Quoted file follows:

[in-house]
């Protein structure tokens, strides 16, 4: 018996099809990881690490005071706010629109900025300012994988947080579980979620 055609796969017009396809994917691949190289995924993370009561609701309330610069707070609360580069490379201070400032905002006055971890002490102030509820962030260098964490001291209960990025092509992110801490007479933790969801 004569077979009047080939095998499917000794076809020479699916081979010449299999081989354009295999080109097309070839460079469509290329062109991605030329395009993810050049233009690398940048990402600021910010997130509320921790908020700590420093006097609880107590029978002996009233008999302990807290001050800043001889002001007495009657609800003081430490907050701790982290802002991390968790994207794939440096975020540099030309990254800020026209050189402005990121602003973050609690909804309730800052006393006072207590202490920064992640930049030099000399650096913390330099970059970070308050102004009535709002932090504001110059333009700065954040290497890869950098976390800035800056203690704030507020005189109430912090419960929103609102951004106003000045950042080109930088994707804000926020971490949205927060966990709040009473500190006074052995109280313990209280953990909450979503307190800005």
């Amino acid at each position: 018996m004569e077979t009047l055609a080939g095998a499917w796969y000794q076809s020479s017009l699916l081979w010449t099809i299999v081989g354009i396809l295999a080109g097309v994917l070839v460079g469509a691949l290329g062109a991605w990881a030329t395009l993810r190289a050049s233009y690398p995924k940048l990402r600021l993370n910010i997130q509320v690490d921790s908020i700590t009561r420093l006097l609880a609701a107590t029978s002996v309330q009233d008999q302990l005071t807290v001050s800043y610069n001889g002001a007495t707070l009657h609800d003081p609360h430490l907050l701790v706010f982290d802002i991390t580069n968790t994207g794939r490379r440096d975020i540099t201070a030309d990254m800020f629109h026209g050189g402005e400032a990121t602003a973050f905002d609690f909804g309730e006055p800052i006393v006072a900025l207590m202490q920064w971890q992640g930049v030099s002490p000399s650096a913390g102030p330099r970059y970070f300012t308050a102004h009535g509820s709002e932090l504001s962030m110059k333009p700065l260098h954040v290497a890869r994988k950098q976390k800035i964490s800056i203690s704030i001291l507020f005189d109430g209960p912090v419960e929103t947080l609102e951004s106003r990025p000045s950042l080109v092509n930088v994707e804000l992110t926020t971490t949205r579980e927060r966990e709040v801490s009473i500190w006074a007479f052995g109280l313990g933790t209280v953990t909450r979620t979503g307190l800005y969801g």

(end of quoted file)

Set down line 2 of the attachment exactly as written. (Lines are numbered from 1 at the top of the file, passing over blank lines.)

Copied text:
């Protein structure tokens, strides 16, 4: 018996099809990881690490005071706010629109900025300012994988947080579980979620 055609796969017009396809994917691949190289995924993370009561609701309330610069707070609360580069490379201070400032905002006055971890002490102030509820962030260098964490001291209960990025092509992110801490007479933790969801 004569077979009047080939095998499917000794076809020479699916081979010449299999081989354009295999080109097309070839460079469509290329062109991605030329395009993810050049233009690398940048990402600021910010997130509320921790908020700590420093006097609880107590029978002996009233008999302990807290001050800043001889002001007495009657609800003081430490907050701790982290802002991390968790994207794939440096975020540099030309990254800020026209050189402005990121602003973050609690909804309730800052006393006072207590202490920064992640930049030099000399650096913390330099970059970070308050102004009535709002932090504001110059333009700065954040290497890869950098976390800035800056203690704030507020005189109430912090419960929103609102951004106003000045950042080109930088994707804000926020971490949205927060966990709040009473500190006074052995109280313990209280953990909450979503307190800005």